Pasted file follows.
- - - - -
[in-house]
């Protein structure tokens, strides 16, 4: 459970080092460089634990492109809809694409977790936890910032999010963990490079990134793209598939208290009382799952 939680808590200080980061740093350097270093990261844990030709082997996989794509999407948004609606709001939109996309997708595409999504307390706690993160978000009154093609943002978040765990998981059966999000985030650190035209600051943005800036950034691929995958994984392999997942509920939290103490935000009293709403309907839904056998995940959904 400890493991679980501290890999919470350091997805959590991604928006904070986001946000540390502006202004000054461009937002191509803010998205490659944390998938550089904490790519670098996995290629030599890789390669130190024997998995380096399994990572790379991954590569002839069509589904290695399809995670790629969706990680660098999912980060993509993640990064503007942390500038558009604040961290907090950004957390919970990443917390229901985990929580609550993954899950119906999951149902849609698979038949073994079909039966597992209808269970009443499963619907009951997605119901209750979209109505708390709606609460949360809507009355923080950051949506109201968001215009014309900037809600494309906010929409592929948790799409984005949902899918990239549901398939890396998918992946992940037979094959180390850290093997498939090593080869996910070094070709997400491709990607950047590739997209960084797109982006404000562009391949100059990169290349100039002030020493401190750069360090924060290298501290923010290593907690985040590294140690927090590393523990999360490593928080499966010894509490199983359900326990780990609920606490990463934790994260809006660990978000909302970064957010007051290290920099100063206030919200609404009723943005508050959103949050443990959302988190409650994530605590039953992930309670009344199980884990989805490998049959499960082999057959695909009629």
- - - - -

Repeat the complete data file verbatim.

[in-house]
């Protein structure tokens, strides 16, 4: 459970080092460089634990492109809809694409977790936890910032999010963990490079990134793209598939208290009382799952 939680808590200080980061740093350097270093990261844990030709082997996989794509999407948004609606709001939109996309997708595409999504307390706690993160978000009154093609943002978040765990998981059966999000985030650190035209600051943005800036950034691929995958994984392999997942509920939290103490935000009293709403309907839904056998995940959904 400890493991679980501290890999919470350091997805959590991604928006904070986001946000540390502006202004000054461009937002191509803010998205490659944390998938550089904490790519670098996995290629030599890789390669130190024997998995380096399994990572790379991954590569002839069509589904290695399809995670790629969706990680660098999912980060993509993640990064503007942390500038558009604040961290907090950004957390919970990443917390229901985990929580609550993954899950119906999951149902849609698979038949073994079909039966597992209808269970009443499963619907009951997605119901209750979209109505708390709606609460949360809507009355923080950051949506109201968001215009014309900037809600494309906010929409592929948790799409984005949902899918990239549901398939890396998918992946992940037979094959180390850290093997498939090593080869996910070094070709997400491709990607950047590739997209960084797109982006404000562009391949100059990169290349100039002030020493401190750069360090924060290298501290923010290593907690985040590294140690927090590393523990999360490593928080499966010894509490199983359900326990780990609920606490990463934790994260809006660990978000909302970064957010007051290290920099100063206030919200609404009723943005508050959103949050443990959302988190409650994530605590039953992930309670009344199980884990989805490998049959499960082999057959695909009629």